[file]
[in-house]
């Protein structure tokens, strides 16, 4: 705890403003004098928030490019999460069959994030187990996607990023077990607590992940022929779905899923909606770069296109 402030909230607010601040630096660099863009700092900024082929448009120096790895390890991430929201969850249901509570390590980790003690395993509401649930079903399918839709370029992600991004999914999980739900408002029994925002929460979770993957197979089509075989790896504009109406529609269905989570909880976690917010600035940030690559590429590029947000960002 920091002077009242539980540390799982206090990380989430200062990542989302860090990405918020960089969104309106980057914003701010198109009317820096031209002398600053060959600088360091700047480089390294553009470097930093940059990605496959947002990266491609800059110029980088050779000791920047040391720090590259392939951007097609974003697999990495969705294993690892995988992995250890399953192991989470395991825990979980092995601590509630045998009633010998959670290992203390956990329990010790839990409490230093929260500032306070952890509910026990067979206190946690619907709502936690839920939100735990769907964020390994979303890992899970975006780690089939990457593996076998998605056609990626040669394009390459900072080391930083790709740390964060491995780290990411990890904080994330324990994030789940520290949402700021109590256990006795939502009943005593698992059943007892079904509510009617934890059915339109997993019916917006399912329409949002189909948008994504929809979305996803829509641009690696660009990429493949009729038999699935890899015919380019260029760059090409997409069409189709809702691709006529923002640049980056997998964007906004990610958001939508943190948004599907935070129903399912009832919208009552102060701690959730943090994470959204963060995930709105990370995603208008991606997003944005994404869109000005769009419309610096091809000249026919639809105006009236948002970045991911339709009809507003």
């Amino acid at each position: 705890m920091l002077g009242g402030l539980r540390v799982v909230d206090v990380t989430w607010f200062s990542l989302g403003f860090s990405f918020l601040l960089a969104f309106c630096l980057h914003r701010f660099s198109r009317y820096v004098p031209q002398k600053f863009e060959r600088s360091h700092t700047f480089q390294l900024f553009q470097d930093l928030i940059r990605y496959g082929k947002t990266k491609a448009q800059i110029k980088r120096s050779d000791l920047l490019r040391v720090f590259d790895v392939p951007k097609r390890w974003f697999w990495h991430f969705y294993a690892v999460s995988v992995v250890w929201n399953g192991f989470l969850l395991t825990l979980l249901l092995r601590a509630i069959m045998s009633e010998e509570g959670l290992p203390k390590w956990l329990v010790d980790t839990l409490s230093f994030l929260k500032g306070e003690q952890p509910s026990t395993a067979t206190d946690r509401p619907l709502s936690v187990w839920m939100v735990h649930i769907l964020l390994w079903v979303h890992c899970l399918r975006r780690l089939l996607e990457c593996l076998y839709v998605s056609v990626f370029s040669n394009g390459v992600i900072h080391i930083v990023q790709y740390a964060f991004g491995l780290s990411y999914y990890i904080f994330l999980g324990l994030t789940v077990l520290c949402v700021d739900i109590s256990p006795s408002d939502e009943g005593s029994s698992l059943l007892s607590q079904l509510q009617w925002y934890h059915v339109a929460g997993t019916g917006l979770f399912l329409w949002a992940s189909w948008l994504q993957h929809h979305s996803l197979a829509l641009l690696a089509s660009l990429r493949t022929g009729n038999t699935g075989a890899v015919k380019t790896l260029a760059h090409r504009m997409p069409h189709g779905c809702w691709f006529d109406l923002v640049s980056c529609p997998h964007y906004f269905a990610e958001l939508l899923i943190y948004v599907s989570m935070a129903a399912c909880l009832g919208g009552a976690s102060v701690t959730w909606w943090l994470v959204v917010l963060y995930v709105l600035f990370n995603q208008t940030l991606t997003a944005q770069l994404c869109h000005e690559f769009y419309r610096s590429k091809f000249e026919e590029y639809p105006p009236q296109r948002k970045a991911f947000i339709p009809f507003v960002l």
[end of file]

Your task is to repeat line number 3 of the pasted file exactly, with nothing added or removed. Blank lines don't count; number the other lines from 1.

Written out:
């Amino acid at each position: 705890m920091l002077g009242g402030l539980r540390v799982v909230d206090v990380t989430w607010f200062s990542l989302g403003f860090s990405f918020l601040l960089a969104f309106c630096l980057h914003r701010f660099s198109r009317y820096v004098p031209q002398k600053f863009e060959r600088s360091h700092t700047f480089q390294l900024f553009q470097d930093l928030i940059r990605y496959g082929k947002t990266k491609a448009q800059i110029k980088r120096s050779d000791l920047l490019r040391v720090f590259d790895v392939p951007k097609r390890w974003f697999w990495h991430f969705y294993a690892v999460s995988v992995v250890w929201n399953g192991f989470l969850l395991t825990l979980l249901l092995r601590a509630i069959m045998s009633e010998e509570g959670l290992p203390k390590w956990l329990v010790d980790t839990l409490s230093f994030l929260k500032g306070e003690q952890p509910s026990t395993a067979t206190d946690r509401p619907l709502s936690v187990w839920m939100v735990h649930i769907l964020l390994w079903v979303h890992c899970l399918r975006r780690l089939l996607e990457c593996l076998y839709v998605s056609v990626f370029s040669n394009g390459v992600i900072h080391i930083v990023q790709y740390a964060f991004g491995l780290s990411y999914y990890i904080f994330l999980g324990l994030t789940v077990l520290c949402v700021d739900i109590s256990p006795s408002d939502e009943g005593s029994s698992l059943l007892s607590q079904l509510q009617w925002y934890h059915v339109a929460g997993t019916g917006l979770f399912l329409w949002a992940s189909w948008l994504q993957h929809h979305s996803l197979a829509l641009l690696a089509s660009l990429r493949t022929g009729n038999t699935g075989a890899v015919k380019t790896l260029a760059h090409r504009m997409p069409h189709g779905c809702w691709f006529d109406l923002v640049s980056c529609p997998h964007y906004f269905a990610e958001l939508l899923i943190y948004v599907s989570m935070a129903a399912c909880l009832g919208g009552a976690s102060v701690t959730w909606w943090l994470v959204v917010l963060y995930v709105l600035f990370n995603q208008t940030l991606t997003a944005q770069l994404c869109h000005e690559f769009y419309r610096s590429k091809f000249e026919e590029y639809p105006p009236q296109r948002k970045a991911f947000i339709p009809f507003v960002l």